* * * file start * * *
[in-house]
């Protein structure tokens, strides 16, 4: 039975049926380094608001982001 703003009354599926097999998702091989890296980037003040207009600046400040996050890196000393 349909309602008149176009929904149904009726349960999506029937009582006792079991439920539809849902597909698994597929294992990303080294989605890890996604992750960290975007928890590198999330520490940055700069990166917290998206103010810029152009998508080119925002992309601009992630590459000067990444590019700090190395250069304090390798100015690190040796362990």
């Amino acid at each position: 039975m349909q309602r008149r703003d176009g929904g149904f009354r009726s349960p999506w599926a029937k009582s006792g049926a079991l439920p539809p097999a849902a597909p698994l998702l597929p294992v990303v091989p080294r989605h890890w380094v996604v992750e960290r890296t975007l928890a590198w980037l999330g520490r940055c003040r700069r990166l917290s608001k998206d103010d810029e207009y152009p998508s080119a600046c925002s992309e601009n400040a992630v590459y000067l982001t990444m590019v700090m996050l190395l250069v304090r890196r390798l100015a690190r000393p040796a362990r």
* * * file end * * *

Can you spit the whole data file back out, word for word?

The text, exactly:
[in-house]
């Protein structure tokens, strides 16, 4: 039975049926380094608001982001 703003009354599926097999998702091989890296980037003040207009600046400040996050890196000393 349909309602008149176009929904149904009726349960999506029937009582006792079991439920539809849902597909698994597929294992990303080294989605890890996604992750960290975007928890590198999330520490940055700069990166917290998206103010810029152009998508080119925002992309601009992630590459000067990444590019700090190395250069304090390798100015690190040796362990």
């Amino acid at each position: 039975m349909q309602r008149r703003d176009g929904g149904f009354r009726s349960p999506w599926a029937k009582s006792g049926a079991l439920p539809p097999a849902a597909p698994l998702l597929p294992v990303v091989p080294r989605h890890w380094v996604v992750e960290r890296t975007l928890a590198w980037l999330g520490r940055c003040r700069r990166l917290s608001k998206d103010d810029e207009y152009p998508s080119a600046c925002s992309e601009n400040a992630v590459y000067l982001t990444m590019v700090m996050l190395l250069v304090r890196r390798l100015a690190r000393p040796a362990r």